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Leading Off (8/30/15)

| 50 mins ago

DPD Likely to Hire Additional Cops More Slowly. Chief David Brown initially wanted to hire 549 new cops next fiscal year. But that would cost $20.3 million. So it looks like the city manager will get him to more gradually add to his ranks.

Frisco Freaks Over School Tax Defeat. After voters last weekend shot down a 13-cent property tax hike to support Frisco ISD, the district will need to cut about $30 million from its budget. Measures under consideration: increasing class sizes, reducing staff, freezing salaries, and making students pay a $300 fee for extracurricular activities. I don’t get it. Why move to burbs for great schools and then not pay what it takes to keep them that way?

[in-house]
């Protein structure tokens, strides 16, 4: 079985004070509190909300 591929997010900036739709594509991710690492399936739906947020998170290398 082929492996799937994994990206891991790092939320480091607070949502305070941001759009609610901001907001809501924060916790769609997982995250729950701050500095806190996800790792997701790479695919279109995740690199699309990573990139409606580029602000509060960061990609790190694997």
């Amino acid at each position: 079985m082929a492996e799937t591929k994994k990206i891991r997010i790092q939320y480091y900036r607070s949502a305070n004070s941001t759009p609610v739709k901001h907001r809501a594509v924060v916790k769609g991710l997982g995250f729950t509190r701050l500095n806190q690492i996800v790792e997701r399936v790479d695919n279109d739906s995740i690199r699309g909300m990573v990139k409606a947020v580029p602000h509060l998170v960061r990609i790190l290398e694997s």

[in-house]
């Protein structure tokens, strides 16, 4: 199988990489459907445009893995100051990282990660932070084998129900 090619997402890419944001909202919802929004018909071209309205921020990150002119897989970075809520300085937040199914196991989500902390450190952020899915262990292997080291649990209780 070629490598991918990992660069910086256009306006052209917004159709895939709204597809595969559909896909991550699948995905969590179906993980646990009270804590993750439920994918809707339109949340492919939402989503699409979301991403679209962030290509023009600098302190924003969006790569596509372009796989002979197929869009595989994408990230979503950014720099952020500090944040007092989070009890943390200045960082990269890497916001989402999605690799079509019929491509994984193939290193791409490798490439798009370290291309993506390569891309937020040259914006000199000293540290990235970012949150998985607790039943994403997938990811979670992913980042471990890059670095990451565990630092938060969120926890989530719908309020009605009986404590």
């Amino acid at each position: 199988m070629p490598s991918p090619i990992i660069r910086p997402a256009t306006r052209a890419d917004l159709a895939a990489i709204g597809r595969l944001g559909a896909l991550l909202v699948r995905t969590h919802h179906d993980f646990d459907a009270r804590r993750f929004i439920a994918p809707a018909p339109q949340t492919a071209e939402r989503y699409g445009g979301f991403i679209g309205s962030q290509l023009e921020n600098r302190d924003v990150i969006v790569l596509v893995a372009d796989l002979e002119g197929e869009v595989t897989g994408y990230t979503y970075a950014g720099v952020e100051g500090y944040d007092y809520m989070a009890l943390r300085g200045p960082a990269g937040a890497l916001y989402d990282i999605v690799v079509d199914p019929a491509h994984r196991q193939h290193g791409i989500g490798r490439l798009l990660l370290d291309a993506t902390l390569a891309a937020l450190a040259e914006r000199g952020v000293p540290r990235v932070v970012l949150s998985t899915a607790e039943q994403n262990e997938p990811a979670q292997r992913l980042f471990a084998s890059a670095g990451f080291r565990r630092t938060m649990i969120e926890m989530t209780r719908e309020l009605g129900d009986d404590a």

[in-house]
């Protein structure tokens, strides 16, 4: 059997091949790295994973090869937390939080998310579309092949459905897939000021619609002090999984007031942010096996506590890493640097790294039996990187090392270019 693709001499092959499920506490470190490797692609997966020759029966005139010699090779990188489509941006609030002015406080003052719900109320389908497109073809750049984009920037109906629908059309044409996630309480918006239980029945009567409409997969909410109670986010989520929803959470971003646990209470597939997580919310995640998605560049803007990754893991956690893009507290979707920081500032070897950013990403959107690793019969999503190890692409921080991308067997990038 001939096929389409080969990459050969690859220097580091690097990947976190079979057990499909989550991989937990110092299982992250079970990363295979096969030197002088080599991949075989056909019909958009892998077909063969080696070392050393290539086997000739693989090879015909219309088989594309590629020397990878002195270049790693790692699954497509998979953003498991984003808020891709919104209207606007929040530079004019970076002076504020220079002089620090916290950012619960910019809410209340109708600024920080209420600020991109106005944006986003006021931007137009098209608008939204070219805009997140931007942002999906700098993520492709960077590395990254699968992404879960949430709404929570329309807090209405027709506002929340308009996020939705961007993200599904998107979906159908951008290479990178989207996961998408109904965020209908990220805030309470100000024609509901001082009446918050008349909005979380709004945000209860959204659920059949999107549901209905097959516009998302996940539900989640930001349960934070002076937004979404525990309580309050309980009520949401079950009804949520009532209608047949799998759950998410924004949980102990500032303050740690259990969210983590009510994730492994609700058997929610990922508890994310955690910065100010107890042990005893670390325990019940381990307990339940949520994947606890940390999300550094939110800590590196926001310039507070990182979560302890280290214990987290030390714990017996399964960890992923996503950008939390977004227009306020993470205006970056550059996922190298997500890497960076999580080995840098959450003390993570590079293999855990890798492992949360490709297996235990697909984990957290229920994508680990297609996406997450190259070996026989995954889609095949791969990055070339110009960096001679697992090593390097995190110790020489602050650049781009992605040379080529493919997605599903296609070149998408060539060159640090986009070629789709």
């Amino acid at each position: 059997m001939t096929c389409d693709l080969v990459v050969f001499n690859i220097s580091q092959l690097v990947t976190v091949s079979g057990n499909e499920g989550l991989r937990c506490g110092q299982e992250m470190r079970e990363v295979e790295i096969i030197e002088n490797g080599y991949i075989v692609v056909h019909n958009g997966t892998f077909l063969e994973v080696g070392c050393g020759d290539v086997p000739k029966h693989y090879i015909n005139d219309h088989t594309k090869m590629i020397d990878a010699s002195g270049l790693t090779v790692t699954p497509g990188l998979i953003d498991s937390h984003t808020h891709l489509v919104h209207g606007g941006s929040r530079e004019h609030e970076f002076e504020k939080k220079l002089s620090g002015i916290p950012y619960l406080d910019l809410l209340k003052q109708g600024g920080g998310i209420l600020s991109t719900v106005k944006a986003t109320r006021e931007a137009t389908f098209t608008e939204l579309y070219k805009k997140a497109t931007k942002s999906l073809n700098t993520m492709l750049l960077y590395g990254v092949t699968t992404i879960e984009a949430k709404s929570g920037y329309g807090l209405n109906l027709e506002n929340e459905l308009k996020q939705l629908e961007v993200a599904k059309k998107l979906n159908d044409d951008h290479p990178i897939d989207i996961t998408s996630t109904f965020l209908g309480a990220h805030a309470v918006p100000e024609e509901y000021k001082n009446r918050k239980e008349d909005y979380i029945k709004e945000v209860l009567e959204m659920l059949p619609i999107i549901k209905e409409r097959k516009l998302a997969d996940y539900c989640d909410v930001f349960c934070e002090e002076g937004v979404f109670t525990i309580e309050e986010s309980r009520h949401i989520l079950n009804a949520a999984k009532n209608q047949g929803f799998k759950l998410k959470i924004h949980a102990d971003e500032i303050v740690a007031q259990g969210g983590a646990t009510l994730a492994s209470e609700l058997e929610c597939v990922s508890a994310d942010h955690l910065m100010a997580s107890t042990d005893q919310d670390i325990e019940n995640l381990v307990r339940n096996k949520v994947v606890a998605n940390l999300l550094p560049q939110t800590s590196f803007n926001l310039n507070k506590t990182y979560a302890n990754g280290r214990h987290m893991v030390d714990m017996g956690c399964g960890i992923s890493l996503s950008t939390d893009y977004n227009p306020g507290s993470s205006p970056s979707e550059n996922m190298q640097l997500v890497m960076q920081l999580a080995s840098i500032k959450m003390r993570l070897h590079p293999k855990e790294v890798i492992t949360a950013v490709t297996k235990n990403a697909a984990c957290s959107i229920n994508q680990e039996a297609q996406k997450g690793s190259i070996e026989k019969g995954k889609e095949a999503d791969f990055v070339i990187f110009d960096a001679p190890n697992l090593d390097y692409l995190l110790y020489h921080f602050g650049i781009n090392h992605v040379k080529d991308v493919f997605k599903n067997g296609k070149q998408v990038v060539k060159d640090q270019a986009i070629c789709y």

Mountain Lion on Brookhaven College. The school is warning students about a bloodthirsty, man-eating beast spotted on campus. It was last seen Saturday afternoon, but new tracks were found yesterday. (I might have embellished a bit.)

Bo Dallas Arrested at DFW Airport. Dallas, I gather, is a WWE wrestler. Over the weekend he was kicked off a flight for yelling at the crew and then subsequently arrested in the terminal for being stinking drunk

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Fair Park

The Two Most Interesting Things to Come Out of Today’s Fair Park Council Briefing

| 13 hours ago

After three-plus hours of questioning and pontificating from the horseshoe, the city council wrapped up its briefing on the proposal to turn the keys to Fair Park over to a new private non-profit foundation. Two big things stuck out.